Or Else #3
By Kevin Huizenga
Published by Drawn and Quarterly; $3.50 USD
In the space of three issues, Or Else has become essential reading, and one of the most exciting and entertaining comics being published. In a world where we only get a new Eightball or Acme Novelty Library once every year or two, it's nice that a creator quickly proving he is as engaging, inventive and unpredictable as Dan Clowes or Chris Ware is regularly publishing. The implicit praise in the early notes that this title is the first regular series D&Q has launched since Optic Nerve has borne fruit: Or Else is the real thing.
There's a ton of stuff going on before you even crack this open. There's an amusing turn of phrase on the cover that brought a slight grin, only to return as full-fledged revelation once I read one of the stories within. If you're like me, you often check out the back cover before plunging into the book proper; the back cover is a blurry photograph. "Ah, Kevin's being arty." Well, sure, that too, but once you read the book, if you're like me, a second glance at the back cover will be enough to bring a tear to your eye.
Huizenga is an artist deeply in touch with his own emotions, and masterful at putting them on the page to share with his readers. The four page "March 6, 1999" near the front of the book holds enough genuine humanity and insight to make you thankful for the book's existence and Huizenga's gifts. But he's just getting started. "Al and Gertrude" is the highlight in an issue full of home runs: Huizenga recounts moving next door to an elderly couple. To say any more would spoil the tale for you. I promise, though, that it's one of the most moving stories you'll read, full of compassionate observation, and with a final panel that will have you reflecting on your own life and its likely path long, long after you close the cover. And when you close the cover, you'll see that back cover again, and you'll understand even more about why Huizenga created the story, and the experiences, curiousity and innate decency that inform his talents as a cartoonist.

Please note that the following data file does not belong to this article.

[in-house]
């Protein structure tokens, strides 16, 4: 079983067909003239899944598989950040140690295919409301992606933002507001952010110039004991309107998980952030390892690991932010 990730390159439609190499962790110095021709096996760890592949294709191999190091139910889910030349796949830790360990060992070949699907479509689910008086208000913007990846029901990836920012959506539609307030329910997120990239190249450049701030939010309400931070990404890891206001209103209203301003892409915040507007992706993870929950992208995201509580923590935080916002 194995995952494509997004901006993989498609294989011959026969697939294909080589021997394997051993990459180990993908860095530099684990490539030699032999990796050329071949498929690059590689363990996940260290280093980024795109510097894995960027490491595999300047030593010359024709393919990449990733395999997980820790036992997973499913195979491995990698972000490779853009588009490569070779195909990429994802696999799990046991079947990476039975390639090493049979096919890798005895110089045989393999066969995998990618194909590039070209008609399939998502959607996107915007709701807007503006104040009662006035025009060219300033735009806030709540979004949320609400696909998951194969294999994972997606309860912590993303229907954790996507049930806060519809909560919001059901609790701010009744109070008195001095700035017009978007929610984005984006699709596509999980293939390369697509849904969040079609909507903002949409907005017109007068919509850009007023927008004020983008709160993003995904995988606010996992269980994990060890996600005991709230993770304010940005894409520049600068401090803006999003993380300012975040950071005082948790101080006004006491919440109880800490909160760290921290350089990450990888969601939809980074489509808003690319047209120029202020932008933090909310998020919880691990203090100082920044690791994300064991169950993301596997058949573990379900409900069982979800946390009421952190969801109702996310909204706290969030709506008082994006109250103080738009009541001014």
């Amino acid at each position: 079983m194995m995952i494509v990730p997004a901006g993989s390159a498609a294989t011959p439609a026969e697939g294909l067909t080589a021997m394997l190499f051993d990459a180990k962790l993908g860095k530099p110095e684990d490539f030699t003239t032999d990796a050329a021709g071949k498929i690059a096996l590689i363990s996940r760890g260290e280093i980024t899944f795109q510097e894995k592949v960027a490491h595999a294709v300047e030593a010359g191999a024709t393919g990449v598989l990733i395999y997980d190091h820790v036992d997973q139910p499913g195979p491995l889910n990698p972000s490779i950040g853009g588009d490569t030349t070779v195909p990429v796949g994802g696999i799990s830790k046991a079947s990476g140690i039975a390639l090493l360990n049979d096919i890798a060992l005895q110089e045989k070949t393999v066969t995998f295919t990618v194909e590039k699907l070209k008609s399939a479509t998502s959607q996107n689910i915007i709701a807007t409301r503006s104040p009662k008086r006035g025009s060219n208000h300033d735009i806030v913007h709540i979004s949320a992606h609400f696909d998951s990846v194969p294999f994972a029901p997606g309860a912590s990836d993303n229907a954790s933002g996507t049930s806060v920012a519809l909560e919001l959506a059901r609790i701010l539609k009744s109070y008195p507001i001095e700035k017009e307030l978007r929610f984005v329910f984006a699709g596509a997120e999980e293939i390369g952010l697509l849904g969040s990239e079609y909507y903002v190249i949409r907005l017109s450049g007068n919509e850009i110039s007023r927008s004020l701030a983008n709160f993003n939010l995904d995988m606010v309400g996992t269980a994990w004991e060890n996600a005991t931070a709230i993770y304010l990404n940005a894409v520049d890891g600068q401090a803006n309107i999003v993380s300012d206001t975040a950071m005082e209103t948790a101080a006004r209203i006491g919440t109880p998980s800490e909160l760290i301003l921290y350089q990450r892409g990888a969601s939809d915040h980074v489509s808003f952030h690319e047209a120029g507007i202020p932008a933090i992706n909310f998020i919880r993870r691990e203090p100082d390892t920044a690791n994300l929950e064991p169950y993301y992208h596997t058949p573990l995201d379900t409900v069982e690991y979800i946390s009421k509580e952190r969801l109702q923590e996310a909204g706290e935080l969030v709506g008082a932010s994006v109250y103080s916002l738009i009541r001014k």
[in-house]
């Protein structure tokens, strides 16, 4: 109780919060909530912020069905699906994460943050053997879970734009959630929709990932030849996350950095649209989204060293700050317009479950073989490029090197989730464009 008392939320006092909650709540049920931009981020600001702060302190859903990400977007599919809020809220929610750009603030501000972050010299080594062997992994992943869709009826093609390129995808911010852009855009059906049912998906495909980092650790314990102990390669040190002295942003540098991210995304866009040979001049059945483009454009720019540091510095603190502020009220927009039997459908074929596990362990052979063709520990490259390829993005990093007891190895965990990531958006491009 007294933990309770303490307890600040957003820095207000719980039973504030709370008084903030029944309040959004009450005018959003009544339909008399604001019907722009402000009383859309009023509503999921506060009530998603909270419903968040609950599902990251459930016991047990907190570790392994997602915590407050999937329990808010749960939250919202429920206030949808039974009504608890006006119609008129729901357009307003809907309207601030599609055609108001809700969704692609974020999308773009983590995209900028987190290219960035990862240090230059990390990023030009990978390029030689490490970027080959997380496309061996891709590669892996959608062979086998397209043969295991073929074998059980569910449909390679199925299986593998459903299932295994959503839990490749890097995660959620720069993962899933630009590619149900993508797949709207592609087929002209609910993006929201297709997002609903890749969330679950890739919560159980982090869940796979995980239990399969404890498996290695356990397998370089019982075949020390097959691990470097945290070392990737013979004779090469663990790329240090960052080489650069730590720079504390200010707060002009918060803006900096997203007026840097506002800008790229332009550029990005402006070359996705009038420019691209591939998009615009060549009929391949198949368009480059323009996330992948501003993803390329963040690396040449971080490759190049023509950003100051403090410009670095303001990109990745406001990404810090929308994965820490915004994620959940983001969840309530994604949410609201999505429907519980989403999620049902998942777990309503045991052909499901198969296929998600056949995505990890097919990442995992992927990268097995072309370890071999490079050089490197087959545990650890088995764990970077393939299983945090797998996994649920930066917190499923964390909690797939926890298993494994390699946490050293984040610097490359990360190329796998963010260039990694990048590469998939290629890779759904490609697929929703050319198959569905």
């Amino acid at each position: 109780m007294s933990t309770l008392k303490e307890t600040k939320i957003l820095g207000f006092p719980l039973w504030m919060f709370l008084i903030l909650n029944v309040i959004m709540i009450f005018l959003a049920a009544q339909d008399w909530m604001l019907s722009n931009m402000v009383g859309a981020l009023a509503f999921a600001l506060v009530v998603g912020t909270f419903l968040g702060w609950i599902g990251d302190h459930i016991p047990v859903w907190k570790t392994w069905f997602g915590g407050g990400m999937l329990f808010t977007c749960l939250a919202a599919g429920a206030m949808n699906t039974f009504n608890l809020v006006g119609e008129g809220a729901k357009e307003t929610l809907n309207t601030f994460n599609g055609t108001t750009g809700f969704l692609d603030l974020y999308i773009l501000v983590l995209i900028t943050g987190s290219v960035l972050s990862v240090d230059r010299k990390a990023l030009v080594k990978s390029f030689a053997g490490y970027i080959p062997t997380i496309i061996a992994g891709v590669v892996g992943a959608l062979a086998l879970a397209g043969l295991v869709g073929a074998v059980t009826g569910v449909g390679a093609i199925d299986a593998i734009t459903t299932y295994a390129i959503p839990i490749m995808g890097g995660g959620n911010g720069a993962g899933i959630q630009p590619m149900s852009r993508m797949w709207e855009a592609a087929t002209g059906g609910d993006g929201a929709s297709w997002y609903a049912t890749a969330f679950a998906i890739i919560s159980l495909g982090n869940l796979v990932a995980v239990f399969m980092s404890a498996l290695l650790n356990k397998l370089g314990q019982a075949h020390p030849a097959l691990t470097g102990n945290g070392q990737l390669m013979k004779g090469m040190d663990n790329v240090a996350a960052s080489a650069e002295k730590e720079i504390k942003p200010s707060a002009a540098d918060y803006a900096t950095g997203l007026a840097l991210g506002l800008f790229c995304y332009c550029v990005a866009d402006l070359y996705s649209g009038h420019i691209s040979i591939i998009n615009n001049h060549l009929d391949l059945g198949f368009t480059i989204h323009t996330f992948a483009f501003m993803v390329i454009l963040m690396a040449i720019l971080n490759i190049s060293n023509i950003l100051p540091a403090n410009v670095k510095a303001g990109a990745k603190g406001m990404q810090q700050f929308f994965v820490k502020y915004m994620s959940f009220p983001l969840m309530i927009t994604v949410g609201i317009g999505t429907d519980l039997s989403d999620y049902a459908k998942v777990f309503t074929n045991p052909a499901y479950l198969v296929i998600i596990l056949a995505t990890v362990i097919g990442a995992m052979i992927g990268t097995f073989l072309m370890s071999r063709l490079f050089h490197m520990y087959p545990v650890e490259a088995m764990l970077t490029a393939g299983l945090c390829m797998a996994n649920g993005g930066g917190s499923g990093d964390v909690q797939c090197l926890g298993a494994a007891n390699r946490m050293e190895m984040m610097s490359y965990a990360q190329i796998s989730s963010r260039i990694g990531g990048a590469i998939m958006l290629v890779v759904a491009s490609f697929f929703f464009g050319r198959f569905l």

"Fashionably Zen," is the other lengthy piece of the issue, and if it's a bit lighter in emotional tone than "Al and Gertrude," it is no less accomplished for its sense of verisimilitude. Huizenga is a guy who thinks about things, apparently all the time, as a good observational cartoonist must. "Zen," sees him thinking something very nearly to death, only to find, as we often do in real life, that he's not as crazy or alone as he thinks he is. You'll like the story, and then, if you're like me, you'll once again laugh in amazement when you see how it ties in to something seemingly unconnected elsewhere this issue.
What else can I say? This issue, as with the previous issues, absolutely blew me away: Huizenga grows with every passing story, sharing more of his talent and more of his thoughts and insights into his life and the world around him. We're profoundly lucky to have him working in comics, and to let Or Else slip past you unnoticed would be one of the great tragedies of your life, if you're like me -- someone who loves good comics. Grade: 5/5
KEVIN H'S OR ELSE #3 reviewed by Comic Book Galaxy
Or Else #3